November 15, 2010

| perri dermatology
Medically reviewed by Anthony J. Perri, M.D.

Smallpox, also called Variola Major, is a DNA virus in the orthopoxvirus family which I have never encountered in my The Woodlands dermatology and Conroe dermatology clinics.  It was eradicated as a disease in 1977 but has become of interest recently as a possible bioterrorism agent.  Smallpox is transmitted via the respiratory route and has an incubation period of one to three weeks.  Initially, patients present with a prodrome of fever, severe headache, and body aches.  After the fever resolves, a rash occurs on the trunk, face, arms and legs with the palms and soles being the first areas affected.  The lesions on the palms and soles appear like tender “BBs” under the skin.  The other skin lesions begins as flat erythematous (red) macules that form papules over two to four days then become pustules/vesicles for two weeks before rupturing and forming crusts and permanent scars.  Patients become infectious at the beginning of the rash and for the next ten days.  Other complications can occur such as: pneumonia, encephalitis, arthritis, and osteitis (bone inflammation).  The mortality rate of Smallpox can be as high as 40%, but immunity is lifelong.  Diagnosis of smallpox is by viral culture or PCR.  Treatment of Smallpox is isolation of the patient and Cidofovir antiviral medicine.  A vaccination does exist for Smallpox (see blog entry Viruses – Vaccinia).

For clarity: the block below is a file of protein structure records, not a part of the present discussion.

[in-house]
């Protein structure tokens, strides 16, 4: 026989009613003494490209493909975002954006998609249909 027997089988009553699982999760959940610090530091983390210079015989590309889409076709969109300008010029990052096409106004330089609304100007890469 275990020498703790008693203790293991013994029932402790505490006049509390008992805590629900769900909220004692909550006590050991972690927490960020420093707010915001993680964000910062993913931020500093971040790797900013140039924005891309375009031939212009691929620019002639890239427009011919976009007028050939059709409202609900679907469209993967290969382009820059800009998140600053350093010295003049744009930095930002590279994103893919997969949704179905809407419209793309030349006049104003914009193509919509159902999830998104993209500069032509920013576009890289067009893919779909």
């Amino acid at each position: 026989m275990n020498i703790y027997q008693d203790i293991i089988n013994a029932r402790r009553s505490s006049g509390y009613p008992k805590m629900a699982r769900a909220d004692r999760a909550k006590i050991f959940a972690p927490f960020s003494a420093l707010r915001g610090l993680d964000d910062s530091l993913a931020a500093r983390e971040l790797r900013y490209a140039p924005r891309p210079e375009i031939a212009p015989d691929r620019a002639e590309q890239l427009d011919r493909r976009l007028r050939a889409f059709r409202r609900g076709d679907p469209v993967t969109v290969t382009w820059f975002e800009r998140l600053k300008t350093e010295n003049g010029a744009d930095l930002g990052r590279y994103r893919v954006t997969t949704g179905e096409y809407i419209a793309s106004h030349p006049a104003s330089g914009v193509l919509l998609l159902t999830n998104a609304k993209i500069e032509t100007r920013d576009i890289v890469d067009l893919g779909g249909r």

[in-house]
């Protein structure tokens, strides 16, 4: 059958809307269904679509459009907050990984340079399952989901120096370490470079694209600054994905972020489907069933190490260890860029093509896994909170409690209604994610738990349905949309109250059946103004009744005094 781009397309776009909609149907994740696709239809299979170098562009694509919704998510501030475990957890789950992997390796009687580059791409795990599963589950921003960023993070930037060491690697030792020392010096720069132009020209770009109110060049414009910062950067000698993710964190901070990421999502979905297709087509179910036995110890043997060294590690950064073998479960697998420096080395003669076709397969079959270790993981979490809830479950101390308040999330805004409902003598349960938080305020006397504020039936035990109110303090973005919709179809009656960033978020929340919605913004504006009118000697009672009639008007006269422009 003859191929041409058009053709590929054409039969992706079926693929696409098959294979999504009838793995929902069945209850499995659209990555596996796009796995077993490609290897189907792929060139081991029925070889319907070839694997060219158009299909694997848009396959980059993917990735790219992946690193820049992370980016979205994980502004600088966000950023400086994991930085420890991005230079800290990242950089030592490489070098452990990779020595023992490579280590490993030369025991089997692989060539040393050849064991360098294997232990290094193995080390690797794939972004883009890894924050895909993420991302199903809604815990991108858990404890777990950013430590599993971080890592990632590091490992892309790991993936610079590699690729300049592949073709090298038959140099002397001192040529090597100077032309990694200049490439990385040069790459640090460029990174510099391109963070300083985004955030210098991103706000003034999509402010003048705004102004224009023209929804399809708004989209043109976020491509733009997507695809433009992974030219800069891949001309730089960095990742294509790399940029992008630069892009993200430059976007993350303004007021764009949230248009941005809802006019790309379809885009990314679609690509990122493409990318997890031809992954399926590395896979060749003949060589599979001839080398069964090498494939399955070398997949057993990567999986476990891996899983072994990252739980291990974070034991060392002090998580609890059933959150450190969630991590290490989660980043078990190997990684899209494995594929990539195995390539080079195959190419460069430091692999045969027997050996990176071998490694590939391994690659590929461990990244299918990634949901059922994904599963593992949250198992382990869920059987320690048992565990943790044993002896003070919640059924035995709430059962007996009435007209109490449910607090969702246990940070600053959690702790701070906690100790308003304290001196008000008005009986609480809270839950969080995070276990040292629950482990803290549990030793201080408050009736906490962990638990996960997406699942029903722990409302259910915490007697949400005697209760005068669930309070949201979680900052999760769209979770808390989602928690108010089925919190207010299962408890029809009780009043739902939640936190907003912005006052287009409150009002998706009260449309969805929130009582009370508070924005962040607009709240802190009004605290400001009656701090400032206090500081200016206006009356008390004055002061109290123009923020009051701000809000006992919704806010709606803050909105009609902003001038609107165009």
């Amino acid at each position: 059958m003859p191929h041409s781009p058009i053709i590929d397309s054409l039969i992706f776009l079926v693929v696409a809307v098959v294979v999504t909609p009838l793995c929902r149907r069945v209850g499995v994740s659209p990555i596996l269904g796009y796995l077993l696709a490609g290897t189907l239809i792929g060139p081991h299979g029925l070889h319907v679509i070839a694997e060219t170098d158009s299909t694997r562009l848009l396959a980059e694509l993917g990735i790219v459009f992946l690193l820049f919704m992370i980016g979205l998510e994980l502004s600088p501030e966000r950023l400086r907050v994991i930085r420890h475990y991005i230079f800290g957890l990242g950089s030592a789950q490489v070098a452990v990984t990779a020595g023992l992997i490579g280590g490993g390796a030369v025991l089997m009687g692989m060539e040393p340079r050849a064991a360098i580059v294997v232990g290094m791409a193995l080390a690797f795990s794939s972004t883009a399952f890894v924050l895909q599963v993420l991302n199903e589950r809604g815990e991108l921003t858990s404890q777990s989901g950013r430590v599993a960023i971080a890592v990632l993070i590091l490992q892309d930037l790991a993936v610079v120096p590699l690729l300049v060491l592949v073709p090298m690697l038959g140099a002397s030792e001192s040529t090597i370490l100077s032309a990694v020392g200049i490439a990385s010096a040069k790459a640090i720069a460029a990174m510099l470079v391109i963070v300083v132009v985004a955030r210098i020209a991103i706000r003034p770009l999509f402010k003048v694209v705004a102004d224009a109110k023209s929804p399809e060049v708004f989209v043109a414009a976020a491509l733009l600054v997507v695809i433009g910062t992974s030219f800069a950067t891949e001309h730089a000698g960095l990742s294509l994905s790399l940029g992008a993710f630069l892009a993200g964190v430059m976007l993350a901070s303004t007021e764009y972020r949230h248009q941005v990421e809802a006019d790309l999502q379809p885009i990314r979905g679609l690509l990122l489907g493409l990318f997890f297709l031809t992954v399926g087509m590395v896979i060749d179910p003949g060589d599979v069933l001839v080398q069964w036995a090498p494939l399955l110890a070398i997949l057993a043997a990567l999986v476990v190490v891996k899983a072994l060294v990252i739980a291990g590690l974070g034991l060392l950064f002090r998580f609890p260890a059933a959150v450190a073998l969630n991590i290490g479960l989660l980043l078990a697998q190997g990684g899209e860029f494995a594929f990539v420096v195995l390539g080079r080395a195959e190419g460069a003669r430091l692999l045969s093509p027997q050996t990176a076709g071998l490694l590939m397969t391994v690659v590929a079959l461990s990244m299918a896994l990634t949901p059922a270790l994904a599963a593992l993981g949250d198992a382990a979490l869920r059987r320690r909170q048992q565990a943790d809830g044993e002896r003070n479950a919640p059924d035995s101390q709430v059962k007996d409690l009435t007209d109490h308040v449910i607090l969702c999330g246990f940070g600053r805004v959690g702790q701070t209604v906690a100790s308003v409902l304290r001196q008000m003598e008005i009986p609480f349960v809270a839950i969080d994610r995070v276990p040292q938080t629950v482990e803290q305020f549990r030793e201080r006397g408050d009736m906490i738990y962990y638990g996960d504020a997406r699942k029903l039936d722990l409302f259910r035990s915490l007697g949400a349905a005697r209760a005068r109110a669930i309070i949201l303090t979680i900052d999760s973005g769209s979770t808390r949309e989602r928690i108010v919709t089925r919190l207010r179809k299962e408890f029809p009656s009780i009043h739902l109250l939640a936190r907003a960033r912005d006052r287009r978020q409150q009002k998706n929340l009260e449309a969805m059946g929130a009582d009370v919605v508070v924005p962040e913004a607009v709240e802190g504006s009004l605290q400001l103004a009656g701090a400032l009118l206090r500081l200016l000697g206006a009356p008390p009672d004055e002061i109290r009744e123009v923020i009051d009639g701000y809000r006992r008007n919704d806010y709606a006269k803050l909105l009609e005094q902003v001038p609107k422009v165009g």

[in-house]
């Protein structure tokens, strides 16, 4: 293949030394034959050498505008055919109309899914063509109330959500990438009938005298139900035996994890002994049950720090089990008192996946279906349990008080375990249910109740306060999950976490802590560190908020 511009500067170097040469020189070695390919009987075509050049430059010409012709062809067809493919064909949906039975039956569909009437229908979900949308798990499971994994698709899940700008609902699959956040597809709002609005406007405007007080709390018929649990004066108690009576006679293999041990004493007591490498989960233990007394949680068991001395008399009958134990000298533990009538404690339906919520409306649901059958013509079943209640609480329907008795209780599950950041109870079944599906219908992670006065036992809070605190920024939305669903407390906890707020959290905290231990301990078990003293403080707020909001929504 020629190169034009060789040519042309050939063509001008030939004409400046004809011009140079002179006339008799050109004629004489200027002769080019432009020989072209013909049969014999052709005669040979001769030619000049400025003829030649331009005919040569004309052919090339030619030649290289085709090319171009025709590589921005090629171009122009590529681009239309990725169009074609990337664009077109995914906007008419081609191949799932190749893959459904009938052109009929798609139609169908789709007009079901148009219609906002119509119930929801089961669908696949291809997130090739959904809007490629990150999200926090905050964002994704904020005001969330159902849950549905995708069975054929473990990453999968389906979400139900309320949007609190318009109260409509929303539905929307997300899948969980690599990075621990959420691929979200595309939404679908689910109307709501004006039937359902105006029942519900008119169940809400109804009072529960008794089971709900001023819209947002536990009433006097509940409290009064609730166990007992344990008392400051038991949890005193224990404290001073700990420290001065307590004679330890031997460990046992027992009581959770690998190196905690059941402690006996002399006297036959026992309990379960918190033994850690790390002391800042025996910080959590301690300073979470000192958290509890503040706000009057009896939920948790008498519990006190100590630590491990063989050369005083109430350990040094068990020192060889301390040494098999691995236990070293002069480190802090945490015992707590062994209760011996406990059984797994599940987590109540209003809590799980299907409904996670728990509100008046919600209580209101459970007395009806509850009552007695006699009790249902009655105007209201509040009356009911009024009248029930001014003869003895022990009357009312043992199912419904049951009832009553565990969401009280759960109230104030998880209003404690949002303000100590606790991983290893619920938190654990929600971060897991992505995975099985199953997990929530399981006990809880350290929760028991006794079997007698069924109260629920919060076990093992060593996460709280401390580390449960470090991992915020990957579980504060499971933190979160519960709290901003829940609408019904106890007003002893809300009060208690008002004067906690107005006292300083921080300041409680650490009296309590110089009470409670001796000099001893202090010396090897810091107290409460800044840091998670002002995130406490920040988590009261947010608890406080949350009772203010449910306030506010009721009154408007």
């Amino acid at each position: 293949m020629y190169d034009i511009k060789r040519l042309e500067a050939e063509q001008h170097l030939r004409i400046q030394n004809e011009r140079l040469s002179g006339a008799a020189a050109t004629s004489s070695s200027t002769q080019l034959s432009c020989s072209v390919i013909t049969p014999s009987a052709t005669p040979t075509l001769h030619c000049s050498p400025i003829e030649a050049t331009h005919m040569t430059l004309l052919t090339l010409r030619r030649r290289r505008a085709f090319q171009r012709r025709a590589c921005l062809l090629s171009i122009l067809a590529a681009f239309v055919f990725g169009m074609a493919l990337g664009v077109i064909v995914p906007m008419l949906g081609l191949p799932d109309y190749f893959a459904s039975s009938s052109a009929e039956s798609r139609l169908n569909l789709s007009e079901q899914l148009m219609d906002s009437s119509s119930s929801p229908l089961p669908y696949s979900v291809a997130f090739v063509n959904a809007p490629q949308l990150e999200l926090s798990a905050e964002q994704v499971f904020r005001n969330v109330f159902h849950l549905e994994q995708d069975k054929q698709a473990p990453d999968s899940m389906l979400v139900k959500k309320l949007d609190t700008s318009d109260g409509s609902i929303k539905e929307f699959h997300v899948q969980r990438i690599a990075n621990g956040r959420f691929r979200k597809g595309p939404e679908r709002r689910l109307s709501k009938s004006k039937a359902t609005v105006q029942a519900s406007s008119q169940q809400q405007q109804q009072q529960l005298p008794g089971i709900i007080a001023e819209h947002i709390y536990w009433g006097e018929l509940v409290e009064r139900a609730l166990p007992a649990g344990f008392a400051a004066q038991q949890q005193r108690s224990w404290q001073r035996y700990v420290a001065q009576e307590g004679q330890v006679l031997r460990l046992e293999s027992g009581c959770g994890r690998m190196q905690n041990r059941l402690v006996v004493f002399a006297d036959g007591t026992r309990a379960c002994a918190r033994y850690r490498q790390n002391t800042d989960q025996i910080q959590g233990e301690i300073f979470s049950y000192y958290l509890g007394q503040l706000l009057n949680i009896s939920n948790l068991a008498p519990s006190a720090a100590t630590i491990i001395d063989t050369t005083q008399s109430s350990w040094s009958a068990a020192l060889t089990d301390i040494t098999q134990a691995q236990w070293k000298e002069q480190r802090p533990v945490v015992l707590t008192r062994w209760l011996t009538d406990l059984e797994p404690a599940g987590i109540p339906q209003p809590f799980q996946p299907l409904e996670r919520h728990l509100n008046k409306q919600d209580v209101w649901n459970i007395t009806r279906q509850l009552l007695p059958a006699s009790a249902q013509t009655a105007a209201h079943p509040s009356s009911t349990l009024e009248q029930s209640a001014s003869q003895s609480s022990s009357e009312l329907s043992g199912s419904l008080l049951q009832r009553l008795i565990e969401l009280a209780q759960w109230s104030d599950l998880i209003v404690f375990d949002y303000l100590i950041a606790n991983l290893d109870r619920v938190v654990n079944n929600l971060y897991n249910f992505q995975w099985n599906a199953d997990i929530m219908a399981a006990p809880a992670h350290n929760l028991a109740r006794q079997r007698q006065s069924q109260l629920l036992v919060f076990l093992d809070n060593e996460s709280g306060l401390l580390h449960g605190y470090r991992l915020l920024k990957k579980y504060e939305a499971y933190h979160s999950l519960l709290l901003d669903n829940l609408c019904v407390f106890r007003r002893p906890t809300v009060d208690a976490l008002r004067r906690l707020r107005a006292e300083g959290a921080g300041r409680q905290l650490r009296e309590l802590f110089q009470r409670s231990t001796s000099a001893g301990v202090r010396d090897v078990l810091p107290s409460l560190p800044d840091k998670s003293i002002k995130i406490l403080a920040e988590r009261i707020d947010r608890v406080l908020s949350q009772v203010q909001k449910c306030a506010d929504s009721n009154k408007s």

Smallpox | perri dermatology